Wild West: What Education Establishment Calls Parents Choosing Their Kids’ School

Poor performing school districts unused to having competition

Warner Brothers' movie Wild Wild West

Time magazine became the latest national media institution to weigh in on the collapse of Detroit’s public school district.

In a Sept. 6 article about the troubled urban school district, the magazine wrote: “Contributing to Detroit’s problems is a tangled web of a dozen authorizers that determine where charter schools can open or close. Many of those authorizers are public universities and community colleges that often don’t work together to plan comprehensively, which can create chaotic situations in some neighborhoods. According to Detroit Mayor Mike Duggan’s office, 80 percent of Detroit’s public and charter schools have opened or closed in the last seven years.”

The article also quoted an academic who has been critical of charter schools for many years.

“‘It’s the Wild West,’ says David Arsen, an education policy professor at Michigan State University. ‘There’s nothing like it in the country. Charters are giving out computers and sneakers just to get the kid in the door. National advocates for charters are looking at Detroit and saying, 'Don’t do it that way.'’”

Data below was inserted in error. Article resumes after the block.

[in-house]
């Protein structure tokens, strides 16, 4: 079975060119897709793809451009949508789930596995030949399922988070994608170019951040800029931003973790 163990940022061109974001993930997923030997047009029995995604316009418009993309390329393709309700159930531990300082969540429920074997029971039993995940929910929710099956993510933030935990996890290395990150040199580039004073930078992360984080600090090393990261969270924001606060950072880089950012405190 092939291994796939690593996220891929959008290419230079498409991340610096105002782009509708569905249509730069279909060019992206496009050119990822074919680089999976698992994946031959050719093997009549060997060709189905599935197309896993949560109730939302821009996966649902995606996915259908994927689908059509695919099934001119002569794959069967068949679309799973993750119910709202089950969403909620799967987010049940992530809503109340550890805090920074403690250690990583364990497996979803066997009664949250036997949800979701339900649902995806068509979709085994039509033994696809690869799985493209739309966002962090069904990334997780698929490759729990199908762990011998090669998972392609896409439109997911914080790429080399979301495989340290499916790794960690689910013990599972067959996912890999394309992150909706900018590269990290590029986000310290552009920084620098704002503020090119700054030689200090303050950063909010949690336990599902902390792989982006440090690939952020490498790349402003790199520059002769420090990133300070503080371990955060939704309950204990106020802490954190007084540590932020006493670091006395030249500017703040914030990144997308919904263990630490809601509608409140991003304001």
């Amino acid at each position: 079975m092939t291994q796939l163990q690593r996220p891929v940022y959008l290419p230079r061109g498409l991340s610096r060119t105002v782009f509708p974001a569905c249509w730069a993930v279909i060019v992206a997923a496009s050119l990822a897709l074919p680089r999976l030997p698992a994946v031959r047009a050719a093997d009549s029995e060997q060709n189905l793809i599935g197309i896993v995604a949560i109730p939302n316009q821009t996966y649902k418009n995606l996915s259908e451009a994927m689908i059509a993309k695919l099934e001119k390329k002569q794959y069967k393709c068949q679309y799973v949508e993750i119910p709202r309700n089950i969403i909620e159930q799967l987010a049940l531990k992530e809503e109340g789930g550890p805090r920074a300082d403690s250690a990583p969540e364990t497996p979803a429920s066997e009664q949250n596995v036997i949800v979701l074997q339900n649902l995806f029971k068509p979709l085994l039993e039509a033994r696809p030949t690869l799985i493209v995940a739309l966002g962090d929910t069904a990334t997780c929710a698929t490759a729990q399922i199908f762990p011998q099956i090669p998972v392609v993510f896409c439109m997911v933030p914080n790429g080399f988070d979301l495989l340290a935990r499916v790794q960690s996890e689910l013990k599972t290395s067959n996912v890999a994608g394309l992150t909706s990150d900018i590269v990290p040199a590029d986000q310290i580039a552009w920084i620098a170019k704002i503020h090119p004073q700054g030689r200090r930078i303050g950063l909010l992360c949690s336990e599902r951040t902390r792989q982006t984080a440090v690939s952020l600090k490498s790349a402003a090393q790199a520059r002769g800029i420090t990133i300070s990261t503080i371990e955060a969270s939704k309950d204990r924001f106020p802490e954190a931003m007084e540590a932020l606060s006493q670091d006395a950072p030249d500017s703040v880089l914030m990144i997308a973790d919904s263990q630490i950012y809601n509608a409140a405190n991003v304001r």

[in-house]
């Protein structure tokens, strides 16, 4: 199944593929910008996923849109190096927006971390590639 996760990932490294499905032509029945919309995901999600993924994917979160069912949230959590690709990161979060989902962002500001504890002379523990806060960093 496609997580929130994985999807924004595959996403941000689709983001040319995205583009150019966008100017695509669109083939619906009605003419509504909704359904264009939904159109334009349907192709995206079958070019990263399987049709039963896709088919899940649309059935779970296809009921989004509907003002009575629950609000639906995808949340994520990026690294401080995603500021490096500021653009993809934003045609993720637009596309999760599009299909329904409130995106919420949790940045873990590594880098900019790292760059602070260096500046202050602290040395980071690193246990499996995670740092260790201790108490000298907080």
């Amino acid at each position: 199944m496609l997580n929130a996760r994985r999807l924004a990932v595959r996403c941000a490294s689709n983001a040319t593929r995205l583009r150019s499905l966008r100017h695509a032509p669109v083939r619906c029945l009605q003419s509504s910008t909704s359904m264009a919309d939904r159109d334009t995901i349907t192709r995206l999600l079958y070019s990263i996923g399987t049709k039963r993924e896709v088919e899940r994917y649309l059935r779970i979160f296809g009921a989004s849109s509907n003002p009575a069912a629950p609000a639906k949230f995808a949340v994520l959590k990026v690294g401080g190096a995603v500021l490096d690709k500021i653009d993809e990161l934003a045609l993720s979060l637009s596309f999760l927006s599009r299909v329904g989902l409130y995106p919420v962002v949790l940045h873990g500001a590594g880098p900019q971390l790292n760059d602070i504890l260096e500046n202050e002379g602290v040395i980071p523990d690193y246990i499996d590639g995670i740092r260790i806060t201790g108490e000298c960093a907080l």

ForTheRecord says: “The Wild West” has become the unsubstantiated, clichéd battle cry of anti-charter school interests in Michigan since the state repealed an artificial cap on their number in 2011.

In June 2014, former congressmen and gubernatorial candidate Mark Schauer used the term to describe charter schools. In February 2015, the Detroit Free Press used “Wild West” in an editorial critical of the expansion of charters in Detroit. In August 2016, the far-left website Eclectablog used “Wild West” to describe charter schools.

Arsen took a page from this playbook.

But the data doesn’t support the claim.

There are currently 66 charter schools in the city of Detroit. Since 2010, during the seven years covered by the claim from Duggan’s office, 29 new charters opened in the city, and 21 were closed.

More recently, no new charter schools opened in Detroit in 2015. In 2016, just one charter school opened and four closed. A claim of a Wild West-like expansion is just not supported within the past few years, if it ever had validity.

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